# Iteration, linear function. convergence and divergence

1. Oct 20, 2011

### janewaybos

1. The problem statement, all variables and given/known data
I need to understand and prove the following: That if a>1 the function diverges, except for a special case x_0= b/(1-a). Then if a=-1 diverges for some cases and converges if x_0 is b/2. Again, not to clear on this.

2. Relevant equations

lim n →∞ a^n(x_0+b/(a-1))-b/(a-1)

3. The attempt at a solution

For a>1, then we just need to look at x_0 and b/(a-1)? If x_0 > b/(a-1), then this is + and still diverges, then we rely on -b/(a-1)? I am kind of confused and any help would be appreciated.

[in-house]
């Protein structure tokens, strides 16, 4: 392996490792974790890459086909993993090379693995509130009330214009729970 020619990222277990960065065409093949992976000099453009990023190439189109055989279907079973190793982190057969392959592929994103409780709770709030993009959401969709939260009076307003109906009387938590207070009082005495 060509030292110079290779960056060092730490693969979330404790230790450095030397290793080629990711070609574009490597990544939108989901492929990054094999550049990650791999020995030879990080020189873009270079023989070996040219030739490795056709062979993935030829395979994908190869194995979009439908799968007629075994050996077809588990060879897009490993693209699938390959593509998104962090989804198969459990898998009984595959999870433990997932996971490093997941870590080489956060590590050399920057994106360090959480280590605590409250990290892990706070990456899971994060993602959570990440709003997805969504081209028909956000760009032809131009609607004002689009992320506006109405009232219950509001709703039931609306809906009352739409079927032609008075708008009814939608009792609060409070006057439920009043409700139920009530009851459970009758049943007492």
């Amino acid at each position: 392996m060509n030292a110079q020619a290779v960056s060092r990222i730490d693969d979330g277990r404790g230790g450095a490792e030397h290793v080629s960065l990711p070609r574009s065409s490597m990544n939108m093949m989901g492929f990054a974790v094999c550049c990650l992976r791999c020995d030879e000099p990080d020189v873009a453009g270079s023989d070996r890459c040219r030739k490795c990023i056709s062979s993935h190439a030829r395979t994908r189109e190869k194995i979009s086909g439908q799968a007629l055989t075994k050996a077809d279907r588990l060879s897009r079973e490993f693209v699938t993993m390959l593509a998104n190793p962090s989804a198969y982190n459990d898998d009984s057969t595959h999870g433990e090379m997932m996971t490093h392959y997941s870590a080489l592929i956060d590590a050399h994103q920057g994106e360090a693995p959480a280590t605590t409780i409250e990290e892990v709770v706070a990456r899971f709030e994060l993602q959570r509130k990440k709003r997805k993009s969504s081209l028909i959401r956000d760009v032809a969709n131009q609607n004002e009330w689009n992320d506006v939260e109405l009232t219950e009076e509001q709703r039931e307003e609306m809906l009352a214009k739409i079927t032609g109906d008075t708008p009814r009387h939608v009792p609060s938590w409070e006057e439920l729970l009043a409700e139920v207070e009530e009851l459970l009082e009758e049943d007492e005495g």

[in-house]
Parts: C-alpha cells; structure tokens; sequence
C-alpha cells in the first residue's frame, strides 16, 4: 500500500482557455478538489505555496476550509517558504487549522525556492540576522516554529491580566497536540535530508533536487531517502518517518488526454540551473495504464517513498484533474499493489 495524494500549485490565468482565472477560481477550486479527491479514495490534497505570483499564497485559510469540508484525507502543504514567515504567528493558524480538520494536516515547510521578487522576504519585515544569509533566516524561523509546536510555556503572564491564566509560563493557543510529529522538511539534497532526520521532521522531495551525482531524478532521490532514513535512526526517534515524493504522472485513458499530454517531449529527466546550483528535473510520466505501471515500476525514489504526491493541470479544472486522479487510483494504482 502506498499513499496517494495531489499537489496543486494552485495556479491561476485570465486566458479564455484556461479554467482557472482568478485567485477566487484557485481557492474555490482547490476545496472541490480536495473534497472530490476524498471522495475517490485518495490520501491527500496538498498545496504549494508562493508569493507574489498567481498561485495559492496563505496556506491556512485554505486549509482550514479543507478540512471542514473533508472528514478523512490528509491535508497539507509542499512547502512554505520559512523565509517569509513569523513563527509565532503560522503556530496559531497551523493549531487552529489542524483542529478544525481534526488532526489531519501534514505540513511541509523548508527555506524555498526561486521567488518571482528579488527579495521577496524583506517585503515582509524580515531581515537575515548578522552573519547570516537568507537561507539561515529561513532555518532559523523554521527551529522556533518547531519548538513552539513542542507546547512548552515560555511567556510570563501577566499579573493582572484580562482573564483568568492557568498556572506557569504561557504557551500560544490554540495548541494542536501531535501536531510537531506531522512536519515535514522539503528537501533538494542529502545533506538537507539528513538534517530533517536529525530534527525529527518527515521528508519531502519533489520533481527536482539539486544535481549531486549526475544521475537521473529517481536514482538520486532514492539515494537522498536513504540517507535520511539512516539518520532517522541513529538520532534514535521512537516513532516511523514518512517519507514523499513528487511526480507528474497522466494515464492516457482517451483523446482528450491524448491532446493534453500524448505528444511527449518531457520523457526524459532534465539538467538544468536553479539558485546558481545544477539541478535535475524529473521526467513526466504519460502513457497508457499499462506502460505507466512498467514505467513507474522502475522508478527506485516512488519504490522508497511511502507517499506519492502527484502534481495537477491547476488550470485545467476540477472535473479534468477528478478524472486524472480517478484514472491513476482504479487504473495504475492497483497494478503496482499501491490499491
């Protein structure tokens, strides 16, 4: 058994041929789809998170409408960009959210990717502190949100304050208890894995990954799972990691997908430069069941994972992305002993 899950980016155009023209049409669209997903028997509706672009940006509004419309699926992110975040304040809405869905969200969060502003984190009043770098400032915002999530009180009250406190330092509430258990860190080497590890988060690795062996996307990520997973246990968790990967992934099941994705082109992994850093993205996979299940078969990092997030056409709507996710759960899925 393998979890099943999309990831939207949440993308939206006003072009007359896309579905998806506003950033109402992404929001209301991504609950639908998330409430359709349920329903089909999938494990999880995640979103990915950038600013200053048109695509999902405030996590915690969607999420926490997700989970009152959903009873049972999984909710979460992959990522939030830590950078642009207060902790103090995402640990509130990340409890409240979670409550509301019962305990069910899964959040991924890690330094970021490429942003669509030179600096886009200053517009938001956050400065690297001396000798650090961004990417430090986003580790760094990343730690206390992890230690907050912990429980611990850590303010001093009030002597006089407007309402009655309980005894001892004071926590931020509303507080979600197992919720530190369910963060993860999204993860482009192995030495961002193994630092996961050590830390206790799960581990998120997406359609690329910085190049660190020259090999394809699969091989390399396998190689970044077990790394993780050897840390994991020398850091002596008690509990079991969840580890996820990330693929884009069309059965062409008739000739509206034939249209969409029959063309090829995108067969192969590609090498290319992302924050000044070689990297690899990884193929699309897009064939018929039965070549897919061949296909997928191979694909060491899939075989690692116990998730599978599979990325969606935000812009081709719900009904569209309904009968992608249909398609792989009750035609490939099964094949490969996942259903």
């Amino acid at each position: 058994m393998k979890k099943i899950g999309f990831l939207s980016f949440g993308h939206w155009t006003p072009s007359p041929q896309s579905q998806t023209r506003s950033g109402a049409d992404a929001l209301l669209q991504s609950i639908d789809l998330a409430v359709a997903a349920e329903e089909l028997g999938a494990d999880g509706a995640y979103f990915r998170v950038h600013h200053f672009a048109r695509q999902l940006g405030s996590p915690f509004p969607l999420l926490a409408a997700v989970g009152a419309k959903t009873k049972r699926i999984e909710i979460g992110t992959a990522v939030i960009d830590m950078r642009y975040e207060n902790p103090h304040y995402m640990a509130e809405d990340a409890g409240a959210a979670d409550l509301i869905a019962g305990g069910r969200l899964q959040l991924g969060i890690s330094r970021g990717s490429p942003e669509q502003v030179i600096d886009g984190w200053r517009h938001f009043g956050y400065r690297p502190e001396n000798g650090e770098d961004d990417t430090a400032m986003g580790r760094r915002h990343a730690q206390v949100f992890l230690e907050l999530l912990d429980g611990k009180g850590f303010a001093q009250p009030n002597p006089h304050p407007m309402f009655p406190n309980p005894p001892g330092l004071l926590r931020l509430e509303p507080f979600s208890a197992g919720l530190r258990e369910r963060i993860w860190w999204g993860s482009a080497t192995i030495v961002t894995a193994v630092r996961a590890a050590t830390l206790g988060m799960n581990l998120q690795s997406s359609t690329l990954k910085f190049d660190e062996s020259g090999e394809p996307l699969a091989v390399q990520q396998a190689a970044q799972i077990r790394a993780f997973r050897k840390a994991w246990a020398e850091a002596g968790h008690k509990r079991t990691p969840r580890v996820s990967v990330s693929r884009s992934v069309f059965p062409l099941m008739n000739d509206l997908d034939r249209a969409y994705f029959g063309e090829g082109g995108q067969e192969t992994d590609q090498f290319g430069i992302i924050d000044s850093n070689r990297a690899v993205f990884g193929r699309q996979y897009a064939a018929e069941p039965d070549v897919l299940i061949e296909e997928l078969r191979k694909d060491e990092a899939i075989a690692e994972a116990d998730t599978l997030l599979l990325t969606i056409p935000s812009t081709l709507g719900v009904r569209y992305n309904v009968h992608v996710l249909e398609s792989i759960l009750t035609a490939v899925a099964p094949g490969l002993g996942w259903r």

Last edited by a moderator: Oct 20, 2011
2. Oct 20, 2011

### Staff: Mentor

MOD Note: Is this your limit? What you wrote is hard to understand.
$$\lim_{n \to \infty} a^n \left(x_0 + \frac{b}{a - 1}\right) - \frac{b}{a - 1}$$

3. Oct 20, 2011

### janewaybos

Yes.

4. Oct 21, 2011

### HallsofIvy

??? For a equal to 1 you have $a^n= 1$ so the two fractions cancel, but not a not equal to 1.